Brad Hardisty / The Nashville Bridge: I know you live down in the Black Prairie area of Mississippi. That’s not something I am familiar with. I am a little bit after seeing you live at The Bukka White Festival in Aberdeen. Did you grow up there?

 Big Joe Shelton: Yes, the Black Prairie lays hard up against the Alabama line a little north of Midway down the state. The Black Prairies are the prehistoric  flood plains of the Tombigbee river  that starts up in the Northeast corner of the state towards Alabama and runs midway down the state where  it then crosses over into Alabama. It is named the Black Prairies because of the dark, rich soil deposited by the flooding river thousands of years ago.

TNB: Did you say that was the area Howlin’ Wolf was from?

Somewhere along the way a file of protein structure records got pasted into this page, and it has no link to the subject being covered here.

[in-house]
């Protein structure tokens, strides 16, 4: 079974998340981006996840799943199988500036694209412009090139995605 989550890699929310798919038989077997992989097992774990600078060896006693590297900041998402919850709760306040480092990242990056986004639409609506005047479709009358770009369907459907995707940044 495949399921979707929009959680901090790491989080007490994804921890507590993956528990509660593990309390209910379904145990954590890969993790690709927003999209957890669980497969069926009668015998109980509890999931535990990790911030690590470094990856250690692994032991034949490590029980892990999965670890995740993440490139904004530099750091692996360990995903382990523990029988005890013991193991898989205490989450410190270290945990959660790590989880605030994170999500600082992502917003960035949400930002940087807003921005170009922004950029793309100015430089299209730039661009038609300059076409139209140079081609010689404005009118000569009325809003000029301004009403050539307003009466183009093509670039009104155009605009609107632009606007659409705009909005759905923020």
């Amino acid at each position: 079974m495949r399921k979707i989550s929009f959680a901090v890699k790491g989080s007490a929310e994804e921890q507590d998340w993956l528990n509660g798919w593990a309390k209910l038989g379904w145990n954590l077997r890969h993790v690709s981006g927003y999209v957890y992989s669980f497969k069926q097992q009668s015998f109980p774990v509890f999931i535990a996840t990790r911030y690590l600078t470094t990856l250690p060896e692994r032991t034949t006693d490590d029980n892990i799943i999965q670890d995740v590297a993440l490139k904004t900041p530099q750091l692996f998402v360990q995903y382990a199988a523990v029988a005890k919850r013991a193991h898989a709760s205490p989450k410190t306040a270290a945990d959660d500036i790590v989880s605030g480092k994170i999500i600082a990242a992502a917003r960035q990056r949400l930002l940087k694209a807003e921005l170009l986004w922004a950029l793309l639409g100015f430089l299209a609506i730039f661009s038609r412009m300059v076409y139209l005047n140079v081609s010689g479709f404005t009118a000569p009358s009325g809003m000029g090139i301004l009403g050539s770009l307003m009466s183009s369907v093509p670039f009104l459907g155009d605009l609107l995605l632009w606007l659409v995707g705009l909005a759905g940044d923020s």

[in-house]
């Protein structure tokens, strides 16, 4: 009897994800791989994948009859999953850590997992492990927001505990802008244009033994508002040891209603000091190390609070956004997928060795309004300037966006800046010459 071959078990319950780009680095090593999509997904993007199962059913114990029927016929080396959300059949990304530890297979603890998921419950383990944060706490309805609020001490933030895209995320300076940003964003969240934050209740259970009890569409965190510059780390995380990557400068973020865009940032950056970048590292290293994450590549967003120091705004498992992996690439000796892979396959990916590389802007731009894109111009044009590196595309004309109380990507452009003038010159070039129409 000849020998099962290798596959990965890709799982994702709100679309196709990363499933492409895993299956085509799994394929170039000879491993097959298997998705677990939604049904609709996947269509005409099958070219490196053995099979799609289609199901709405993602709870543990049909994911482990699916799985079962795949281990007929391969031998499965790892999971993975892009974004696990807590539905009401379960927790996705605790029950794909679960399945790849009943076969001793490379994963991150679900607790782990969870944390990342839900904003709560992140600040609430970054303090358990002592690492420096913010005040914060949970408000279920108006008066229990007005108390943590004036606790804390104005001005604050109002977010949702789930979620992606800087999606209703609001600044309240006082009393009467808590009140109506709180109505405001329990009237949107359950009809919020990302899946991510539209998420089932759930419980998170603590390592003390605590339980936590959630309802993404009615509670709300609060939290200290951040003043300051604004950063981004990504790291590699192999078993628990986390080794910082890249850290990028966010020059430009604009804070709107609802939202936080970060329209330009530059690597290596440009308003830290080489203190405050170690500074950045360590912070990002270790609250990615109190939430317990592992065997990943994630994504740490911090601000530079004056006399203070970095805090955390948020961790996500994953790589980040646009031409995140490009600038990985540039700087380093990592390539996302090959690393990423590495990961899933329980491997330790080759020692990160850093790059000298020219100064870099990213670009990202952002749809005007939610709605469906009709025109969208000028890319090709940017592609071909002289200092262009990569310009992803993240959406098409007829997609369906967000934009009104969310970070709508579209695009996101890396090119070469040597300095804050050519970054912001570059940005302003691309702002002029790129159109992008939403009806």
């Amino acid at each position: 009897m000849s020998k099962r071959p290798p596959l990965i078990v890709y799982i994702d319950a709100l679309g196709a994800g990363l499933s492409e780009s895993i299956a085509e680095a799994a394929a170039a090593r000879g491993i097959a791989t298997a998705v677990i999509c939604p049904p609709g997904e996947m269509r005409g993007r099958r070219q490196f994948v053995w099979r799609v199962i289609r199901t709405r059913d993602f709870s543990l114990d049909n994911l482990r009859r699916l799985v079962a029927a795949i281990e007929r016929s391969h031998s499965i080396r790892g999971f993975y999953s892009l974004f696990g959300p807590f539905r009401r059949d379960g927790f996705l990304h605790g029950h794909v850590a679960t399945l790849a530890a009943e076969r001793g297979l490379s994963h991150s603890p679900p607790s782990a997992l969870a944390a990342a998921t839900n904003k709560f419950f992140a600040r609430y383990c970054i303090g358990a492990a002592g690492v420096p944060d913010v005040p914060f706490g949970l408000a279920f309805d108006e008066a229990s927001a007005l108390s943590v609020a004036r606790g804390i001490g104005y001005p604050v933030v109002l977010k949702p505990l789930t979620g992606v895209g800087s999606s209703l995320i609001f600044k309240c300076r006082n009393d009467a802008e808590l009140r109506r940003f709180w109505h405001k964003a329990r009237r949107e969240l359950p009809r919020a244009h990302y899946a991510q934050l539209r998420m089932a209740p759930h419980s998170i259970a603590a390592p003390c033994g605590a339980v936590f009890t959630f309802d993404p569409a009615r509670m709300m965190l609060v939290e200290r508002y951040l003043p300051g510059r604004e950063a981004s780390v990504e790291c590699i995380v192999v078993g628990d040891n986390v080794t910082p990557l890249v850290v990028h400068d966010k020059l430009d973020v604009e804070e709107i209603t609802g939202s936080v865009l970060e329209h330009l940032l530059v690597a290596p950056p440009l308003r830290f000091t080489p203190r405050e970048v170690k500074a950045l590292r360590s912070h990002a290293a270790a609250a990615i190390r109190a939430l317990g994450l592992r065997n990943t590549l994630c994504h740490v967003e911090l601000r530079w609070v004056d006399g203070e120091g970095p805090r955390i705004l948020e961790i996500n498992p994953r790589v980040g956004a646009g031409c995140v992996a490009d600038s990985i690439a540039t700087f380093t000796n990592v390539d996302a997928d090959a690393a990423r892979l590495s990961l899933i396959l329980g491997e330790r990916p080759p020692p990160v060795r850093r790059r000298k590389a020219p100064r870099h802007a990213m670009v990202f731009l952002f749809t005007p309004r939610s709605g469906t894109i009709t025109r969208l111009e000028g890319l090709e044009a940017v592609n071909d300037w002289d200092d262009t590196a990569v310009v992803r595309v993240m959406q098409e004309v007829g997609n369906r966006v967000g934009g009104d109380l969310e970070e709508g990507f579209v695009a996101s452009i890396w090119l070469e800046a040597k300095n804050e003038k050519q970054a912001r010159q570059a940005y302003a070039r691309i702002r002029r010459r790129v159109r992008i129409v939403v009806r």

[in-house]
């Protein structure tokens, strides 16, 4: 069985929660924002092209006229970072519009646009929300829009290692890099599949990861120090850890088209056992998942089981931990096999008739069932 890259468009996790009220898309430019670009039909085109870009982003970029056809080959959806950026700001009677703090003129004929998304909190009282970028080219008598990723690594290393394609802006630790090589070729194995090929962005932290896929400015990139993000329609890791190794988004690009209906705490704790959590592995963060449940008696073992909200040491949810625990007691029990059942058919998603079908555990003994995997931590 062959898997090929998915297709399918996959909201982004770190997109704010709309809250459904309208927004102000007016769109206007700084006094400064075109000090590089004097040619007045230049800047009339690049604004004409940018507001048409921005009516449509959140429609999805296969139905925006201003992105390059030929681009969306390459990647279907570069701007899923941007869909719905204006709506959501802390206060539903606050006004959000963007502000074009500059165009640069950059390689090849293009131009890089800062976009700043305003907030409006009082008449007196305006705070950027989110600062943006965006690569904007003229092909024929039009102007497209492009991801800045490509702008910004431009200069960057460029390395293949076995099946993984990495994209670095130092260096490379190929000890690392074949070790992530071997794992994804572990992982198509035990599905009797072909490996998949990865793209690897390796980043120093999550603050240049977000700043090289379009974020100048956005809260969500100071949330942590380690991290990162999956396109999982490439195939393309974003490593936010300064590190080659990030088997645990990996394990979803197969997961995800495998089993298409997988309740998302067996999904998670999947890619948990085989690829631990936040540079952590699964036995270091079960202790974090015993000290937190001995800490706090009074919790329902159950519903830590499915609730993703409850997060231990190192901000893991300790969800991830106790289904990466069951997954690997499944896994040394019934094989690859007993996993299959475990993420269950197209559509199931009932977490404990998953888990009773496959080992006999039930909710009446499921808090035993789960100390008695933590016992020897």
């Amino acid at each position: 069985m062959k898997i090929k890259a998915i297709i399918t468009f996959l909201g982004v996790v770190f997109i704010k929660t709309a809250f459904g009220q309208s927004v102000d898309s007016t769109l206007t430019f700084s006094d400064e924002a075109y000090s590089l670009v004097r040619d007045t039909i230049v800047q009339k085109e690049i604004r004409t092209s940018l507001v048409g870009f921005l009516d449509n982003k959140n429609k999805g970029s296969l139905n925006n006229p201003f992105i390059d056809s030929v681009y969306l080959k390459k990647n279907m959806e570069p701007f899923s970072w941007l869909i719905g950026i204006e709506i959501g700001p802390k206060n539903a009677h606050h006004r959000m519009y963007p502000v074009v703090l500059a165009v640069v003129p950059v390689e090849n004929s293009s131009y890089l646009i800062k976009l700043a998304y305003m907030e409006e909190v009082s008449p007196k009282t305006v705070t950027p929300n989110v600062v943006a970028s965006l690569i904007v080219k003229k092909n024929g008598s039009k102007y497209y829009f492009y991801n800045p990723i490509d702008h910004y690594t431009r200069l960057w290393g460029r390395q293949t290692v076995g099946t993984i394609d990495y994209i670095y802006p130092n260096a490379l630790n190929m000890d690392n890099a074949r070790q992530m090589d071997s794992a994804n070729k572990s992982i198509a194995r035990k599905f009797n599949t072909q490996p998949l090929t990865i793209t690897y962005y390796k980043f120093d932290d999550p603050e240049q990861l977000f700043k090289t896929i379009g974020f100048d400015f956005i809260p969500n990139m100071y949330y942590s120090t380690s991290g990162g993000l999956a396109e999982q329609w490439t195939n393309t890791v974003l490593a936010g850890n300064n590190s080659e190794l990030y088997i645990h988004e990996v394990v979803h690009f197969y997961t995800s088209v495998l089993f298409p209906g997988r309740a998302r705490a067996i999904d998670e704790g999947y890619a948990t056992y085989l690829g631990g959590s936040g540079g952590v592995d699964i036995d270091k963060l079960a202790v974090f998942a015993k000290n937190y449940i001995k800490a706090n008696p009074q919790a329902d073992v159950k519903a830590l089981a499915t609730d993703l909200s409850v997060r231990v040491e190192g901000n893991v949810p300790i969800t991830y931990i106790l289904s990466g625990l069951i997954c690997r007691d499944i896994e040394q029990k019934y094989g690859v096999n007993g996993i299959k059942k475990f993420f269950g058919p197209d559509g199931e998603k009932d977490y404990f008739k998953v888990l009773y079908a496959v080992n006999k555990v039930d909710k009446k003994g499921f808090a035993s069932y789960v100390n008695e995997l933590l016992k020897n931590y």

BJS: Yes, some of our Blues icons from this area are Howlin’ Wolf who was born up in Clay County Mississippi, it’s called White Station, a little community out there and that was his birthplace. I think he lived there till about eleven years old or so then he jumped the train and went over to the Delta to find his Aunt over there and lived with them. Also, about 20 miles south of that is where Big Joe Williams lived across the Mississippi and that was in Lowndes County Mississippi which was the county where I was born in and I was fortunate enough to see Big Joe and get to know him a little bit back in the early 70’s when he quit his ramblin’ around and set down in Crawford. I kind of sought him out. I was kind of like his local Road Manager maybe book him a gig here and there or take him to some joints and set his stuff up for him; just kind of being in his presence, learning at the feet of a Master in Blues, Man. It was not like he taught me. He has a particular kind of music, but it was just kind of like just being in the presence of a great Blues Artist. Also, Bukka White was from up around Houston, Mississippi and he was another one of our famous blues guys from this area. A more contemporary Artist would be Mr. Willie King. I think you are familiar with him through some friends of ours. Willie was from out here in Noxubee County out where I now live. I live in Macon, Mississippi which is about 30 miles south of Columbus and Macon is a very agricultural area. Willie was born here and then he moved right across the Alabama state line to Old Memphis, Alabama.